Tax inheritance in France, also known as the French succession tax or droits de succession, is a topic of significant importance for individuals residing or inheriting assets in France. In this blog, we will explore the key aspects of tax inheritance in France, shedding light on its implications, differences from the UK system, and essential considerations. Understanding these intricacies will help you navigate the complexities of French inheritance tax law more effectively.
Understanding Tax Inheritance in France
Tax inheritance in France is payable by individuals who inherit assets or receive gifts from French residents. This tax is calculated on a progressive banding scale, unlike the flat rate applied in the UK. Being aware of the factors that determine your residency status for tax purposes is crucial. Spending a significant amount of time in France, having family residing in France, working or earning income from French sources, or holding substantial assets in France can lead to being considered a French resident for tax purposes.
Key Differences from UK Inheritance Tax
Tax inheritance in France differs from the UK’s inheritance tax system in several significant ways. Firstly, spouses and civil partners in France have the right to inherit their share of the estate tax-free, regardless of the estate’s size. Unlike the UK, France imposes gift tax on lifetime gifts, potentially resulting in higher tax liabilities. Additionally, French inheritance law treats assets differently based on the relationship between the inheritor and the deceased, which affects the tax calculation.
The French Succession Tax Rates
The French taxation regime employs a progressive banding system, granting each beneficiary a personal allowance. Spouses and civil partners inherit everything tax-free, while children enjoy a personal allowance of €100,000. However, other relatives face different tax rates. For instance, the tax-free allowance for siblings is €15,932, and the tax rates for amounts above this level are 35% or 45%. On the other hand, the tax rates for nephews and nieces are even higher, taxing amounts above the meager tax-free allowance of €7,967 at 55%. Non-relatives receive a €1,594 tax-free allowance, with the remainder taxed at 60%.
Considerations for Expats and Non-Residents
For expats living in France, understanding tax inheritance rules is essential. France’s forced heirship law mandates that you leave a significant share of your estate to your children, with proportions varying based on the number of children. Creating a will is crucial to ensure the distribution of your assets as desired and avoid potential complications. It’s worth noting that the UK and France have a double tax treaty to prevent incorrect taxation in both countries, including inheritance tax. Non-residents with assets in France may still be subject to French succession tax on those assets.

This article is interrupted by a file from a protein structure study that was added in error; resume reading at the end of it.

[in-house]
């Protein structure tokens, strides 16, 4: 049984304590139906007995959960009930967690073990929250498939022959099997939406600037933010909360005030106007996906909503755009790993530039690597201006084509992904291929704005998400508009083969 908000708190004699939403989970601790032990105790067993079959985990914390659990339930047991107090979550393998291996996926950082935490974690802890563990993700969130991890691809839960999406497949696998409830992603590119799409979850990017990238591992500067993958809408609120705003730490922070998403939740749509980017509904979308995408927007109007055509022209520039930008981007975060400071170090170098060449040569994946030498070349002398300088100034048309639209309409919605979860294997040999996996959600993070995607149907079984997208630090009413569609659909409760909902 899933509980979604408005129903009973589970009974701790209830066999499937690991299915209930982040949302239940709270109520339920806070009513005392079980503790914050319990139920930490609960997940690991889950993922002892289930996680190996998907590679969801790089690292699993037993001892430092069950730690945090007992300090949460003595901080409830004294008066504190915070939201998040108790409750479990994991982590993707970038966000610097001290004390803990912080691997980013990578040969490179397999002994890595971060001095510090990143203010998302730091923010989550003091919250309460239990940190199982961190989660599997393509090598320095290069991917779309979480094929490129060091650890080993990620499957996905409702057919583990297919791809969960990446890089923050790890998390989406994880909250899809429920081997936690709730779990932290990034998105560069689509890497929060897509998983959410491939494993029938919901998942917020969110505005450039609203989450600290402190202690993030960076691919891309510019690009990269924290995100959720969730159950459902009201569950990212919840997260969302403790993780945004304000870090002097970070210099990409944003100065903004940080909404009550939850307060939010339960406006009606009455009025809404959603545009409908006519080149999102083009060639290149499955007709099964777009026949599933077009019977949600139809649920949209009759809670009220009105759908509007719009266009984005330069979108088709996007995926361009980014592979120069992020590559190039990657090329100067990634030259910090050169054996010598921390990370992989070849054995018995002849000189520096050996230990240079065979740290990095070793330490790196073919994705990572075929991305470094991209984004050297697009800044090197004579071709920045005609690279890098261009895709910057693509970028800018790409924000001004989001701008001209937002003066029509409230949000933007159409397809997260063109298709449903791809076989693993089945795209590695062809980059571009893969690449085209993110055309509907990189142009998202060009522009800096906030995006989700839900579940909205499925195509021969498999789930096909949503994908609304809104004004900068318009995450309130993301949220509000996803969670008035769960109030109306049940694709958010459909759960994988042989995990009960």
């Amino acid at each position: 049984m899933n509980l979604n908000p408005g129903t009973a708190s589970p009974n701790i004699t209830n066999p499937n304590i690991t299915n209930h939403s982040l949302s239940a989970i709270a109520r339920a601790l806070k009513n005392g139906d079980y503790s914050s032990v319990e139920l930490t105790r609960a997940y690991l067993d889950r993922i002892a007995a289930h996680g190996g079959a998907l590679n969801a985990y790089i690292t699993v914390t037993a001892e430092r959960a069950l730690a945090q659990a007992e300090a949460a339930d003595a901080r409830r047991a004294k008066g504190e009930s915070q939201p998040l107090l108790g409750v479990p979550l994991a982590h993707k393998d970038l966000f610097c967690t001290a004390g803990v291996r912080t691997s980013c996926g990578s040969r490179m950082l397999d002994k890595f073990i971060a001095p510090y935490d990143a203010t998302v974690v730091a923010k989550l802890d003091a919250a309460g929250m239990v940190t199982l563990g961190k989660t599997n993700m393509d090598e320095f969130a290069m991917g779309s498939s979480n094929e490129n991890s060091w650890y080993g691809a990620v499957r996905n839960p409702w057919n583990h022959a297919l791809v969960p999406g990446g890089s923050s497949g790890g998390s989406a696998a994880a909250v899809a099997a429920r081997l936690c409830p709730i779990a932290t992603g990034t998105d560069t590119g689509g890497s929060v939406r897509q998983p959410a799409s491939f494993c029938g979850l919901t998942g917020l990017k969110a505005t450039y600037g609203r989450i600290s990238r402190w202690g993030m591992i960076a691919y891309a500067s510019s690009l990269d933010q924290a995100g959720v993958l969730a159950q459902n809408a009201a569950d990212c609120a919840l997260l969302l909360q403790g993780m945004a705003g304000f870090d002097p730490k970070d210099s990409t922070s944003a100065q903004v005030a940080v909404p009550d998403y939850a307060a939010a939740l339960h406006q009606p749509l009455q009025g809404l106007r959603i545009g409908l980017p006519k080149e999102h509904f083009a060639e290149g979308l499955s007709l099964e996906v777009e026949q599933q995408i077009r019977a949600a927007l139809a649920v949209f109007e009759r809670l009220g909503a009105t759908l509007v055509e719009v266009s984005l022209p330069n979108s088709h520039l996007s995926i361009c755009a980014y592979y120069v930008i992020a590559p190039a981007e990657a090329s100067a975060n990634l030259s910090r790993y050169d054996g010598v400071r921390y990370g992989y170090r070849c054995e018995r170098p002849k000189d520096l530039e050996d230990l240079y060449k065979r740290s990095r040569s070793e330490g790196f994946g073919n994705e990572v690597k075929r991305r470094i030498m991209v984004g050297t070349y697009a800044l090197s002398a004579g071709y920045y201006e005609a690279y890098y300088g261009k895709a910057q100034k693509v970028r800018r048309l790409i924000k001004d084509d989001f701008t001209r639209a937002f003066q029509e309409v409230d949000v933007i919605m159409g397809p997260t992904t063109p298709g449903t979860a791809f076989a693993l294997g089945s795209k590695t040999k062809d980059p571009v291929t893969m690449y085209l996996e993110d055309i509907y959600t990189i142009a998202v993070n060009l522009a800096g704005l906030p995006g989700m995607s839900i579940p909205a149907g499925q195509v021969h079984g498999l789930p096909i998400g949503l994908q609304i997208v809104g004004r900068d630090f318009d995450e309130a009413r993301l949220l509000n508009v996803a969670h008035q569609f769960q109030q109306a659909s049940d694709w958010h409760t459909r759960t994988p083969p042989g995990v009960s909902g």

Tax Inheritance in France – What you need to know
Understanding tax inheritance in France is essential for individuals residing or inheriting assets in the country. French succession tax, follows a progressive banding scale and has key differences from the UK’s inheritance tax system. Spouses and civil partners in France have tax-free inheritance rights, and gift tax is applicable to lifetime gifts. French inheritance law treats assets differently based on the relationship to the inheritor.
French succession tax rates vary based on the relationship, with higher allowances for children and higher rates for others. Expats should consider forced heirship laws, create a will, and be aware of double tax treaties.
French succession tax is a complex topic requiring careful consideration for residents and inheritors. Understanding French inheritance tax law, differences from the UK system, and tax rates, is crucial for estate planning. The rules of forced heirship should also be considered.
Harrison Brook is a financial advice firm with advisers who specialize in assisting expats in France and around the world. Although we don’t provide tax advice ourselves, we work closely with tax professionals to ensure a comprehensive service for our clients. If you would like to find out more and explore how we can assist you, please feel free to contact us and fill in our ‘Get Started‘ form.